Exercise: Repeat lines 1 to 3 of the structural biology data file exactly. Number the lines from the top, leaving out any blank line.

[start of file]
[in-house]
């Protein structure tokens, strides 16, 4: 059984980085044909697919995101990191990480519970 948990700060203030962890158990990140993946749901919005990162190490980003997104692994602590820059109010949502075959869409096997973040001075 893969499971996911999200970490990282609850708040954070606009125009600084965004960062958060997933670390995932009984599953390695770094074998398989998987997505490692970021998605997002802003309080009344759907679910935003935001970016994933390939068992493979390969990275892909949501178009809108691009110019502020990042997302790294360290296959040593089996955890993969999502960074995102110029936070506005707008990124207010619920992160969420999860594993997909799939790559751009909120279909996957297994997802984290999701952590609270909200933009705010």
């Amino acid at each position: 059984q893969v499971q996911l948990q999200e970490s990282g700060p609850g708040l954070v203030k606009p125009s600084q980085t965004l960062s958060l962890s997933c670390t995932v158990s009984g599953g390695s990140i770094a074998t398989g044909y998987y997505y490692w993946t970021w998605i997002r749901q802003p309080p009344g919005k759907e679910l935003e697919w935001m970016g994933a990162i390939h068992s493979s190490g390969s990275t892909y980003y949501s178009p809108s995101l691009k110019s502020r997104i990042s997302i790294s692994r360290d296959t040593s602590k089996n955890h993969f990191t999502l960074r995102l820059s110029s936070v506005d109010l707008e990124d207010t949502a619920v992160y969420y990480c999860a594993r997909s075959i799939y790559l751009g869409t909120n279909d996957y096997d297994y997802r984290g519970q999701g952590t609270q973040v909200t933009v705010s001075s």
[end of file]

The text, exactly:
[in-house]
């Protein structure tokens, strides 16, 4: 059984980085044909697919995101990191990480519970 948990700060203030962890158990990140993946749901919005990162190490980003997104692994602590820059109010949502075959869409096997973040001075 893969499971996911999200970490990282609850708040954070606009125009600084965004960062958060997933670390995932009984599953390695770094074998398989998987997505490692970021998605997002802003309080009344759907679910935003935001970016994933390939068992493979390969990275892909949501178009809108691009110019502020990042997302790294360290296959040593089996955890993969999502960074995102110029936070506005707008990124207010619920992160969420999860594993997909799939790559751009909120279909996957297994997802984290999701952590609270909200933009705010």
């Amino acid at each position: 059984q893969v499971q996911l948990q999200e970490s990282g700060p609850g708040l954070v203030k606009p125009s600084q980085t965004l960062s958060l962890s997933c670390t995932v158990s009984g599953g390695s990140i770094a074998t398989g044909y998987y997505y490692w993946t970021w998605i997002r749901q802003p309080p009344g919005k759907e679910l935003e697919w935001m970016g994933a990162i390939h068992s493979s190490g390969s990275t892909y980003y949501s178009p809108s995101l691009k110019s502020r997104i990042s997302i790294s692994r360290d296959t040593s602590k089996n955890h993969f990191t999502l960074r995102l820059s110029s936070v506005d109010l707008e990124d207010t949502a619920v992160y969420y990480c999860a594993r997909s075959i799939y790559l751009g869409t909120n279909d996957y096997d297994y997802r984290g519970q999701g952590t609270q973040v909200t933009v705010s001075s």